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World

Chinese inflation eases, leaving room for stimulus

Associated Press

BEIJING - Chinese inflation eased in September, giving Beijing more room to stimulate slowing economic growth if needed.

Consumer prices rose 1.6 percent over a year earlier, driven by a 2.7 percent rise in food costs, data showed yesterday. That was down of from August's 2 percent increase.

The decline leaves room for interest rate cuts or other stimulus to prop up cooling economic growth and prevent politically dangerous job losses with less risk of igniting price rises. Beijing has cut interest rates five times since November.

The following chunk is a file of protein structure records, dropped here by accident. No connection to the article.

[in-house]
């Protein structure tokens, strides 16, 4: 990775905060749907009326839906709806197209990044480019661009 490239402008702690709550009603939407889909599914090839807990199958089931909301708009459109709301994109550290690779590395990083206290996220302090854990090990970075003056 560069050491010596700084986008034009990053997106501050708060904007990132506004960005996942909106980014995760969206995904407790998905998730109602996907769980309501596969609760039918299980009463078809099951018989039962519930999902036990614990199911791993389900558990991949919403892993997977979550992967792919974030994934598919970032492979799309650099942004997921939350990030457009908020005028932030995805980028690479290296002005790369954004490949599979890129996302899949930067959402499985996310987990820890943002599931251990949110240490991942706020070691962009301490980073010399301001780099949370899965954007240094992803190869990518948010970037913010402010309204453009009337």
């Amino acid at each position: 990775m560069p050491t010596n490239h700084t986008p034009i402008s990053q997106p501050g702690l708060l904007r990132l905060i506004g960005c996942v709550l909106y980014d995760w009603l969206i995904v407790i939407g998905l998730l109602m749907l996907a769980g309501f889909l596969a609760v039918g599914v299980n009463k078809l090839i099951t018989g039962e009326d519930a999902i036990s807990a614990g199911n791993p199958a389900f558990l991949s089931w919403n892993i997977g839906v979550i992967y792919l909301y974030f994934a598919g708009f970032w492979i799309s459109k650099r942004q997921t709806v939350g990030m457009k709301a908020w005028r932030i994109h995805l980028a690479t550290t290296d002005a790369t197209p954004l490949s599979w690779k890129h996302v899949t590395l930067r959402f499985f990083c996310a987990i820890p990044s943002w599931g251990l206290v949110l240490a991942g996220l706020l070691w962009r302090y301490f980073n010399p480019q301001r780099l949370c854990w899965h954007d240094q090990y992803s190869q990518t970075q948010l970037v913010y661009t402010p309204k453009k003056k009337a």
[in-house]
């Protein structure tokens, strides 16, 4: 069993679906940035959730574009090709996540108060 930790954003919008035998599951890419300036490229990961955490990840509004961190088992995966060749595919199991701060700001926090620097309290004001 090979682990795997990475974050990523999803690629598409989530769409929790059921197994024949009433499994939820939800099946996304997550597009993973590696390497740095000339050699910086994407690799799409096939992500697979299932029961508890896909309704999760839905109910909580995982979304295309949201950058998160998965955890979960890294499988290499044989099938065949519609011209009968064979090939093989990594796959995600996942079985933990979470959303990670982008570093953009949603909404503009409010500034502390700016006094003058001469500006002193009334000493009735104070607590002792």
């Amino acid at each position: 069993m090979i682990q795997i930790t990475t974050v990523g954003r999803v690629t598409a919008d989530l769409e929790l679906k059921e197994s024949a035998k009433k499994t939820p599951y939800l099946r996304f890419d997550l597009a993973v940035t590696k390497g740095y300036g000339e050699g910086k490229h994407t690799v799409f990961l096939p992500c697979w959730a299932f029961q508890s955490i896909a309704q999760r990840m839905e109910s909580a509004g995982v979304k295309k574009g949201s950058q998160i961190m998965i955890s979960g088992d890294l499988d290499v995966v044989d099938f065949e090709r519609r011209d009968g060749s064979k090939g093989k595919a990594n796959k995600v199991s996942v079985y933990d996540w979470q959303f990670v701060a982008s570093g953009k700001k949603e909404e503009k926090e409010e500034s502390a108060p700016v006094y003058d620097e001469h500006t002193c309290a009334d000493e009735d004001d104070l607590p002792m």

Growth in the quarter ending in June held steady at 7 percent. But that was the lowest level since the 2008 financial crisis and analysts said a stock market boom pushed up activity in financial industries, masking declines in other industries.

ACTIVITY

BEIJING

ECONOMIC

FINANCIAL

GROWTH

INDUSTRIES

INTEREST

PERCENT

ROOM

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